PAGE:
The biggest issue is sharpness. The massive LG-made OLED panel sticks to the standard 3440×1440 ultrawide resolution despite its humongous size, giving it a paltry 82 pixels per inch. That’s roughly comparable to a 27-inch 1080p monitor, which don’t provide the crispest images. By comparison, Philips’ new 44.5-inch ultrawide bumps the resolution up to 5120×1440 for a tighter 119ppi, which is comparable to most high-end gaming monitors. It’s unfortunate for general-purpose tasks that LG (and thus the Xeneon Flex) didn’t follow suit, especially given the panel’s superb color accuracy.
Those sharpness concerns are exacerbated by LG’s decision to opt for a RWBG subpixel layout rather than the standard RGB. As we’ve explained before, using non-standard pixel layouts causes Windows to freak out and harms text clarity. Fine text on the Xeneon Flex looks a bit spindly and pixelated, and you can often see some red or green “ghosting” around many characters, especially larger ones, as shown in the slideshow above. My eyes adjusted to it a bit after a couple weeks of daily use, but I still notice it. My standard dual 4K monitor setup provided a much crisper productivity experience, and the Xeneon Flex’s ultrawide resolution couldn’t scale across software quite as well, even using Windows Snap to segment different applications around the spacious screen.
Further reading: Ultrawide vs. dual monitors: Which should you choose?
Corsair also applied a matte anti-glare coating to the panel, and some people loathe matte displays. That said, it’s a fairly good application that looks great in bright rooms, without much diffusion or blur, but you can notice the grain if you look closely. It didn’t bother me at all.
What did irk me was the aggressive way the Xeneon Flex handles luminance stability on the desktop. Moving or resizing light-colored windows results in drastic brightness fluctuations, which drove me absolutely mad while working. I wound up enabling a brightness stabilizer option in the monitor’s menu and it fixed the issue, albeit while also darkening the display. Enabling HDR also reduces the color gamut and contrast when you’re on the desktop. That’s a common problem with Windows and HDR displays, but these tweaks meant that each day before work I needed to disable HDR, enable the brightness stabilizer, and bend the monitor flat before work, then reverse the actions for an optimal gaming and video-watching experience at night.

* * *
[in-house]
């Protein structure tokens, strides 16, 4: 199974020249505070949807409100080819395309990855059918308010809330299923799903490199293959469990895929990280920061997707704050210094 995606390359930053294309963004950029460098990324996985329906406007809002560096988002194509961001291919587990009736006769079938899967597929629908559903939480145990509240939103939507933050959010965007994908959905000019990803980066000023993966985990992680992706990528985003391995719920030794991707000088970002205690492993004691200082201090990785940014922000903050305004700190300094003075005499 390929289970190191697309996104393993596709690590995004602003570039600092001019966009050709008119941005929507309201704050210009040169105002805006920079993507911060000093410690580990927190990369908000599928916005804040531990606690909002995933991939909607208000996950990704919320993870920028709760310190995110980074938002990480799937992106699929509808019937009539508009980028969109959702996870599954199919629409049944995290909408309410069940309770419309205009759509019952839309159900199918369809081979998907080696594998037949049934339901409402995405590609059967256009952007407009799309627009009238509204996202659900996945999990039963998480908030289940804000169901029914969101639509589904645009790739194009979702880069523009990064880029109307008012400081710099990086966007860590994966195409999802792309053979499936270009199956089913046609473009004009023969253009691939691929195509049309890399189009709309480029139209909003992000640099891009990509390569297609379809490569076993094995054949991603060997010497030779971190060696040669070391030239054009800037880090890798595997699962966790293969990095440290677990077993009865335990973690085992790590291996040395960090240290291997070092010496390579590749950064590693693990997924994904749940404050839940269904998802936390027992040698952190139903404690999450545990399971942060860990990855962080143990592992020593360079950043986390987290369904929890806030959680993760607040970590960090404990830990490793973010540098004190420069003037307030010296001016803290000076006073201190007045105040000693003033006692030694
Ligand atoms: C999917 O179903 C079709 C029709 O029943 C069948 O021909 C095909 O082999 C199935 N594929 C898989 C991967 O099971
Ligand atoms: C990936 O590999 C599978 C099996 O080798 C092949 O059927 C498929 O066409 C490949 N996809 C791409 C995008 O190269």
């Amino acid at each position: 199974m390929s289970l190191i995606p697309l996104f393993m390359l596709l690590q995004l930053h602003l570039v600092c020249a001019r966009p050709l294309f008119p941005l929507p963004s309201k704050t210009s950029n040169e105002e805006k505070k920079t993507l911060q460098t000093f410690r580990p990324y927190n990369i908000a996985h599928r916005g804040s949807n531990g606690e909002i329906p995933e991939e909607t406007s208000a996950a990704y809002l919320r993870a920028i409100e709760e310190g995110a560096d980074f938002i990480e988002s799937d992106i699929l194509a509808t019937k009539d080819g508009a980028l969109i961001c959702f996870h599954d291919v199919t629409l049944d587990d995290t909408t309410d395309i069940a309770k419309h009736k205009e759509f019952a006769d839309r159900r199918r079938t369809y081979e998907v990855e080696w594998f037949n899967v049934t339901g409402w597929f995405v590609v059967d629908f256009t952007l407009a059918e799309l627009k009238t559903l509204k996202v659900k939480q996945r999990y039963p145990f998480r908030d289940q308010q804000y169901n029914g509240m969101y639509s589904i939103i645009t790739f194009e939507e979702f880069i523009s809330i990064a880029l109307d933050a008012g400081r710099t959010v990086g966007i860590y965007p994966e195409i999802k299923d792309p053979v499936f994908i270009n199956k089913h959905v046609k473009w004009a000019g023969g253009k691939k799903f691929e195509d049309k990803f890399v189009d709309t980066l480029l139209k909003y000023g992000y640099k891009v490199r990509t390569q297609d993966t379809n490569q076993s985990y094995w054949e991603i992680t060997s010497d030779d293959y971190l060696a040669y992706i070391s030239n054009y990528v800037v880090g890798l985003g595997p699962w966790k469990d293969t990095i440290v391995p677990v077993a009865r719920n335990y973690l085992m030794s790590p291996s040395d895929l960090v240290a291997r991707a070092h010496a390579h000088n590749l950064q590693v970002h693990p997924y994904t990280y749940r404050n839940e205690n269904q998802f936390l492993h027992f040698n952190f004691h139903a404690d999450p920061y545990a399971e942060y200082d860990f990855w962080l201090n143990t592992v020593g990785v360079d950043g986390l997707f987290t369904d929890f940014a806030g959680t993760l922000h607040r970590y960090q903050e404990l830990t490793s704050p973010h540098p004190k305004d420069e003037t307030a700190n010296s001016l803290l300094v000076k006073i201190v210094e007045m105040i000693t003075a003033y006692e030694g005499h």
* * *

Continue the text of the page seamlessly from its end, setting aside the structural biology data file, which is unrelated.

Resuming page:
Pixel burn-in is also a concern for OLEDs, and it may give people who work more than play pause, since productivity programs and the Windows desktop hold much more static imagery than games and movies. Corsair imperceptibly shifts on-screen imagery and offers a three-year zero burn-in and zero dead-pixel guarantee to alleviate potential concerns, but between this and the overall sharpness and text-clarity issues, people who need to spend all day being productive should look elsewhere.
Is the Coresair Xeneon Flex 45WQHD240 worth it?
The Corsair Xeneon Flex 45WQHD240 immerses you in ways that tangibly elevate the PC gaming experience. I’ve never played on a monitor that made me feel truly inside game worlds the way this one does. Its delectable combination of blisteringly-fast speeds, elite motion clarity, sterling image quality, perfect blacks, and lush HDR will make your jaw drop, especially enveloped within the custom-tuned curvature of its uniquely bendable display. The connectivity is top-notch, too.
Yes, its $2,000 price tag (currently discounted to $1,800) might make you clutch your chest. But if you’re already rocking a GeForce RTX 4090 and a Ryzen 9 7950X3D, the Xeneon Flex will be the ultimate cherry on top. Sticking to a standard 3440×1440 resolution means less powerful hardware can also put this drool-worthy panel to good use.
A couple of design decisions from Corsair and panel-maker LG keep the Xeneon Flex from being the ultimate do-it-all display, though it comes so close. Below-average sharpness and text clarity prevent us from being able to recommend it for heavy productivity use, especially since you need to tinker with software settings to achieve acceptable brightness on the desktop. (As an office worker I can attest that it’s definitely fine enough for productivity, though.) The massive stand, steep price, and lack of VESA mounting options may serve as roadblocks to others, though I consider them minor. The mechanism (and handles) used to manipulate the bendable display could also feel sturdier and easier to use.
Don’t let that dissuade you if you’re a deep-pocketed enthusiast who wants one of the pinnacle PC gaming experiences when you come home at night, though. When it comes to multimedia, this monitor oozes excellence. The Corsair Xeneon Flex is one of the very best gaming monitors we’ve ever seen, full stop. The idea of sending it back to Corsair is already making me sob.
If any of those drawbacks—including the price—are dealbreakers for you, there are plenty of other superb ultrawide gaming monitors available today, including compelling OLED options like the $1,100 Alienware AW3423DWF. But don’t get it twisted: The Corsair Xeneon Flex’s blend of colossal size, elite speed, impeccable image quality, and customizable curvature are unmatched by any other display, though LG’s 45-inch UltraGear OLED (which uses the same panel) does everything but bend for $1,700. If you want to enjoy the best immersion possible in PC gaming, you’ll need to pay up for this fantastic bleeding-edge display.